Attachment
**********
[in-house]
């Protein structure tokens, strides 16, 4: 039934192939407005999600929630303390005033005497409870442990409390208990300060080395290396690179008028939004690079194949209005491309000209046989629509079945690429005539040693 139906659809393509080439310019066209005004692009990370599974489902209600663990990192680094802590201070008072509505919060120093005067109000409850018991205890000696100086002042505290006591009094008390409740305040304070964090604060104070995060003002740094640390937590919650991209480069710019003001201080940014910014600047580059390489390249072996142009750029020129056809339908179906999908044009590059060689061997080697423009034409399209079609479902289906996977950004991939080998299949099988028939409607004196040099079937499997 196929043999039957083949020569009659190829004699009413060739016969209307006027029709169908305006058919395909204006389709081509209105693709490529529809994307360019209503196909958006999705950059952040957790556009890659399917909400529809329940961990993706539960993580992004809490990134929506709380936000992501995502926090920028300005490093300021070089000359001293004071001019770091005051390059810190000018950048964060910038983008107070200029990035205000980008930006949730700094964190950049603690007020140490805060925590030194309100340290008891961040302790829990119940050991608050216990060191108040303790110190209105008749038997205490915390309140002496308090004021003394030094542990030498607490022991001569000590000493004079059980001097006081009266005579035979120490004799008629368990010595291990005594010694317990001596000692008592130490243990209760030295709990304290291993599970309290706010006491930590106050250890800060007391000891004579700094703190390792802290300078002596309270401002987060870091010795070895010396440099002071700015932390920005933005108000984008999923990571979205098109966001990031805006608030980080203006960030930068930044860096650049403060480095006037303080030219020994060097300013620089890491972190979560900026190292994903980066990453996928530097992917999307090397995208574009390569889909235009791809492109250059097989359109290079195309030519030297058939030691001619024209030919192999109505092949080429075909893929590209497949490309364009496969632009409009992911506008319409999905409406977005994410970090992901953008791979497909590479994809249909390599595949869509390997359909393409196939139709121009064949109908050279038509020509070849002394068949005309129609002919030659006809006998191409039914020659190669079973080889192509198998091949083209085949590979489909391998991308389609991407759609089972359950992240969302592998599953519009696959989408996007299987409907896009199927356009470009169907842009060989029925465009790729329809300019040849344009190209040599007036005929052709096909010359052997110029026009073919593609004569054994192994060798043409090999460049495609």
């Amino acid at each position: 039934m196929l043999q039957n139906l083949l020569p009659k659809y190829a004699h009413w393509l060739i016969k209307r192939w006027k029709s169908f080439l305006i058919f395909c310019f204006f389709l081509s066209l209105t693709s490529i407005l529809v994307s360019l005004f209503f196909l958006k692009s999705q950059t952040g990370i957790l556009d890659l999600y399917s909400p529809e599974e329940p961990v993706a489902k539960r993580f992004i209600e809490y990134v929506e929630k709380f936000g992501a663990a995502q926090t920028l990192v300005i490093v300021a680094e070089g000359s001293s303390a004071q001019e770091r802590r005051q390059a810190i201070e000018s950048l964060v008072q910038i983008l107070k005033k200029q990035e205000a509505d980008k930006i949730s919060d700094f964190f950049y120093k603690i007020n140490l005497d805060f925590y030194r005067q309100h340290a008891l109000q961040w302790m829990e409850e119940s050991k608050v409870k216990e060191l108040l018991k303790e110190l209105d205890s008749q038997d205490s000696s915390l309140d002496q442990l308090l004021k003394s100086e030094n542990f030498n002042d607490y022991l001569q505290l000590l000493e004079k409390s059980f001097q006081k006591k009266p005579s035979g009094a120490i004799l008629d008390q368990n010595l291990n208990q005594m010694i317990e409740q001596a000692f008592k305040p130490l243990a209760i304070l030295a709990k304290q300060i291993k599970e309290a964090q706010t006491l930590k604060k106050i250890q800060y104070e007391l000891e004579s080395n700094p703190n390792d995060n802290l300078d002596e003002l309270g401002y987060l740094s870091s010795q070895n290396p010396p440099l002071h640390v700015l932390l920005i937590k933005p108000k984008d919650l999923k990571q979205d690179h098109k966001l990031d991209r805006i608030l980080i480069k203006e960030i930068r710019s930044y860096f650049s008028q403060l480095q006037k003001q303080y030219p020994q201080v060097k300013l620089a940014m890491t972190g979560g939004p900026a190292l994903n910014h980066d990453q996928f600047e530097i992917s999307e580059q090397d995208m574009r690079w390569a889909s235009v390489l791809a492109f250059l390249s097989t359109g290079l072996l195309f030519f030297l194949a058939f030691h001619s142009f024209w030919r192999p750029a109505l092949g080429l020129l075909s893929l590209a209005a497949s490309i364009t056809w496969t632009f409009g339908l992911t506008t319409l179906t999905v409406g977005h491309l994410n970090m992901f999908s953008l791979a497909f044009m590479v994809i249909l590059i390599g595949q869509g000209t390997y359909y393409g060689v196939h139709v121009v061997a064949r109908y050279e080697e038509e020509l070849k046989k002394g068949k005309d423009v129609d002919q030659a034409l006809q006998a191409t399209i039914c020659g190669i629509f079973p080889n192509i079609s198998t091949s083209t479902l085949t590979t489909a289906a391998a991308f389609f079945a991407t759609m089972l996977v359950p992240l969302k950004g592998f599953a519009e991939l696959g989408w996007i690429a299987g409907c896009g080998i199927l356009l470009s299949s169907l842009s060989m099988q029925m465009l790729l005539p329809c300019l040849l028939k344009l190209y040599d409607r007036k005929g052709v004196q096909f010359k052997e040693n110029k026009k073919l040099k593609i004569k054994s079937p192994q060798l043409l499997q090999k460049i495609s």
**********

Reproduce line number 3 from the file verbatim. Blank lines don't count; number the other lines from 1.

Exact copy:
């Amino acid at each position: 039934m196929l043999q039957n139906l083949l020569p009659k659809y190829a004699h009413w393509l060739i016969k209307r192939w006027k029709s169908f080439l305006i058919f395909c310019f204006f389709l081509s066209l209105t693709s490529i407005l529809v994307s360019l005004f209503f196909l958006k692009s999705q950059t952040g990370i957790l556009d890659l999600y399917s909400p529809e599974e329940p961990v993706a489902k539960r993580f992004i209600e809490y990134v929506e929630k709380f936000g992501a663990a995502q926090t920028l990192v300005i490093v300021a680094e070089g000359s001293s303390a004071q001019e770091r802590r005051q390059a810190i201070e000018s950048l964060v008072q910038i983008l107070k005033k200029q990035e205000a509505d980008k930006i949730s919060d700094f964190f950049y120093k603690i007020n140490l005497d805060f925590y030194r005067q309100h340290a008891l109000q961040w302790m829990e409850e119940s050991k608050v409870k216990e060191l108040l018991k303790e110190l209105d205890s008749q038997d205490s000696s915390l309140d002496q442990l308090l004021k003394s100086e030094n542990f030498n002042d607490y022991l001569q505290l000590l000493e004079k409390s059980f001097q006081k006591k009266p005579s035979g009094a120490i004799l008629d008390q368990n010595l291990n208990q005594m010694i317990e409740q001596a000692f008592k305040p130490l243990a209760i304070l030295a709990k304290q300060i291993k599970e309290a964090q706010t006491l930590k604060k106050i250890q800060y104070e007391l000891e004579s080395n700094p703190n390792d995060n802290l300078d002596e003002l309270g401002y987060l740094s870091s010795q070895n290396p010396p440099l002071h640390v700015l932390l920005i937590k933005p108000k984008d919650l999923k990571q979205d690179h098109k966001l990031d991209r805006i608030l980080i480069k203006e960030i930068r710019s930044y860096f650049s008028q403060l480095q006037k003001q303080y030219p020994q201080v060097k300013l620089a940014m890491t972190g979560g939004p900026a190292l994903n910014h980066d990453q996928f600047e530097i992917s999307e580059q090397d995208m574009r690079w390569a889909s235009v390489l791809a492109f250059l390249s097989t359109g290079l072996l195309f030519f030297l194949a058939f030691h001619s142009f024209w030919r192999p750029a109505l092949g080429l020129l075909s893929l590209a209005a497949s490309i364009t056809w496969t632009f409009g339908l992911t506008t319409l179906t999905v409406g977005h491309l994410n970090m992901f999908s953008l791979a497909f044009m590479v994809i249909l590059i390599g595949q869509g000209t390997y359909y393409g060689v196939h139709v121009v061997a064949r109908y050279e080697e038509e020509l070849k046989k002394g068949k005309d423009v129609d002919q030659a034409l006809q006998a191409t399209i039914c020659g190669i629509f079973p080889n192509i079609s198998t091949s083209t479902l085949t590979t489909a289906a391998a991308f389609f079945a991407t759609m089972l996977v359950p992240l969302k950004g592998f599953a519009e991939l696959g989408w996007i690429a299987g409907c896009g080998i199927l356009l470009s299949s169907l842009s060989m099988q029925m465009l790729l005539p329809c300019l040849l028939k344009l190209y040599d409607r007036k005929g052709v004196q096909f010359k052997e040693n110029k026009k073919l040099k593609i004569k054994s079937p192994q060798l043409l499997q090999k460049i495609s």